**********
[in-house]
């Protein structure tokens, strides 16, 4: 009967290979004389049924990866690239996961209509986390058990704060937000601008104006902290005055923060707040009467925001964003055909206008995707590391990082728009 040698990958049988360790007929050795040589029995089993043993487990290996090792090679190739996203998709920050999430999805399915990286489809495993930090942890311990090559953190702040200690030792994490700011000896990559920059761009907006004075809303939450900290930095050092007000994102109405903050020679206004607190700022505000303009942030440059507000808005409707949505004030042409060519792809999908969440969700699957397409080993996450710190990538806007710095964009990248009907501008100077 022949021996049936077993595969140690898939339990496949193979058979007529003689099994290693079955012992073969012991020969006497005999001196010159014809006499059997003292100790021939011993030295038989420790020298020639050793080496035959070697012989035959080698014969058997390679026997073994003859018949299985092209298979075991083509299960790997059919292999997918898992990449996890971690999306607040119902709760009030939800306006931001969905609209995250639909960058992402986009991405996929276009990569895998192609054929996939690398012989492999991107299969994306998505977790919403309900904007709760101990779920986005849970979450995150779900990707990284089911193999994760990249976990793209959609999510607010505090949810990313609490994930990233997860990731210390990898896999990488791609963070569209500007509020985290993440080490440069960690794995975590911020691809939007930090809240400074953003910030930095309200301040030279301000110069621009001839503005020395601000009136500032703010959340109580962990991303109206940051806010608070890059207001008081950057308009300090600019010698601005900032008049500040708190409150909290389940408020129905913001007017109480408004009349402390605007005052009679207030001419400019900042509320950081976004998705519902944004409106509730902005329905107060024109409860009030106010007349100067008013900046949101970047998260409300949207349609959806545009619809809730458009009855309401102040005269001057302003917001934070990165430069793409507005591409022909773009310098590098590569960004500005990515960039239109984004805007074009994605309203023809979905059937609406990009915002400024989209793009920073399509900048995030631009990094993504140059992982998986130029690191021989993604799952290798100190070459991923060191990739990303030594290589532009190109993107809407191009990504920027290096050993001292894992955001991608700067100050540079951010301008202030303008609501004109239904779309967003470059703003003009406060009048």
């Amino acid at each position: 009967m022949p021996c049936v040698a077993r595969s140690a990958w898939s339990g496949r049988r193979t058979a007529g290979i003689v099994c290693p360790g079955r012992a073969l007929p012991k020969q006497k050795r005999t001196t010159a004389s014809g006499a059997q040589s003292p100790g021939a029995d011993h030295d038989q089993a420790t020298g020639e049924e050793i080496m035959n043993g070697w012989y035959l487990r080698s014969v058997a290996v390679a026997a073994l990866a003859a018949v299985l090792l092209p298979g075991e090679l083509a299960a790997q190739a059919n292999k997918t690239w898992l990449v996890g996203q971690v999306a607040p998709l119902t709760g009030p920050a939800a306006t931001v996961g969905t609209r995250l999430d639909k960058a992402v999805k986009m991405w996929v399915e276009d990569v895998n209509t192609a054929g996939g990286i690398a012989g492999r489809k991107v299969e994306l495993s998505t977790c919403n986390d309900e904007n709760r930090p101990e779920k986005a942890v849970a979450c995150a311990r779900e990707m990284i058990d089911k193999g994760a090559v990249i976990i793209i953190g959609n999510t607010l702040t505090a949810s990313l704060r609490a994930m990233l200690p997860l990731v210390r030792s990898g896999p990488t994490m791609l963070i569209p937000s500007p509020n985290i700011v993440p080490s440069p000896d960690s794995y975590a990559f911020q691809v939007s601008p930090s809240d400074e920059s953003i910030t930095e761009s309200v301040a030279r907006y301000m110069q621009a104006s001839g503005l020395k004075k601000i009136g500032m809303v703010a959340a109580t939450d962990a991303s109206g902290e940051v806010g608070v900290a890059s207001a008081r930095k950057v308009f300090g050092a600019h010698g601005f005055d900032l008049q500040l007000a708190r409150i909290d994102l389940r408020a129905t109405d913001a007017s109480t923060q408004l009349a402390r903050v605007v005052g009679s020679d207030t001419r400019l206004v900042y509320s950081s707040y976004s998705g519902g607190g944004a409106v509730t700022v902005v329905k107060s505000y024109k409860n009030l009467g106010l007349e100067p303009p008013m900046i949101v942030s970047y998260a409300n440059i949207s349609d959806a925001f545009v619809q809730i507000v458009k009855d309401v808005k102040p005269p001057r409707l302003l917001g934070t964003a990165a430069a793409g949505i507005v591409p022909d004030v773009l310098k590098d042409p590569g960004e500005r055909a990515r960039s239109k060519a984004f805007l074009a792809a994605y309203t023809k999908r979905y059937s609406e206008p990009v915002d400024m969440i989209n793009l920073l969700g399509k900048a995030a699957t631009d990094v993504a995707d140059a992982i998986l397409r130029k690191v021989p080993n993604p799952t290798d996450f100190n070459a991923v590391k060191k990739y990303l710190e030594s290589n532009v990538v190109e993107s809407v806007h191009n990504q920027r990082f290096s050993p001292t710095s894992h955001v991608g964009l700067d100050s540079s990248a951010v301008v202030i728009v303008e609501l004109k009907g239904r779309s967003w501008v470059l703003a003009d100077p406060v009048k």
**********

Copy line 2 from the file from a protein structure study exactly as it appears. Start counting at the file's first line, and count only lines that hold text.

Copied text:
């Protein structure tokens, strides 16, 4: 009967290979004389049924990866690239996961209509986390058990704060937000601008104006902290005055923060707040009467925001964003055909206008995707590391990082728009 040698990958049988360790007929050795040589029995089993043993487990290996090792090679190739996203998709920050999430999805399915990286489809495993930090942890311990090559953190702040200690030792994490700011000896990559920059761009907006004075809303939450900290930095050092007000994102109405903050020679206004607190700022505000303009942030440059507000808005409707949505004030042409060519792809999908969440969700699957397409080993996450710190990538806007710095964009990248009907501008100077 022949021996049936077993595969140690898939339990496949193979058979007529003689099994290693079955012992073969012991020969006497005999001196010159014809006499059997003292100790021939011993030295038989420790020298020639050793080496035959070697012989035959080698014969058997390679026997073994003859018949299985092209298979075991083509299960790997059919292999997918898992990449996890971690999306607040119902709760009030939800306006931001969905609209995250639909960058992402986009991405996929276009990569895998192609054929996939690398012989492999991107299969994306998505977790919403309900904007709760101990779920986005849970979450995150779900990707990284089911193999994760990249976990793209959609999510607010505090949810990313609490994930990233997860990731210390990898896999990488791609963070569209500007509020985290993440080490440069960690794995975590911020691809939007930090809240400074953003910030930095309200301040030279301000110069621009001839503005020395601000009136500032703010959340109580962990991303109206940051806010608070890059207001008081950057308009300090600019010698601005900032008049500040708190409150909290389940408020129905913001007017109480408004009349402390605007005052009679207030001419400019900042509320950081976004998705519902944004409106509730902005329905107060024109409860009030106010007349100067008013900046949101970047998260409300949207349609959806545009619809809730458009009855309401102040005269001057302003917001934070990165430069793409507005591409022909773009310098590098590569960004500005990515960039239109984004805007074009994605309203023809979905059937609406990009915002400024989209793009920073399509900048995030631009990094993504140059992982998986130029690191021989993604799952290798100190070459991923060191990739990303030594290589532009190109993107809407191009990504920027290096050993001292894992955001991608700067100050540079951010301008202030303008609501004109239904779309967003470059703003003009406060009048």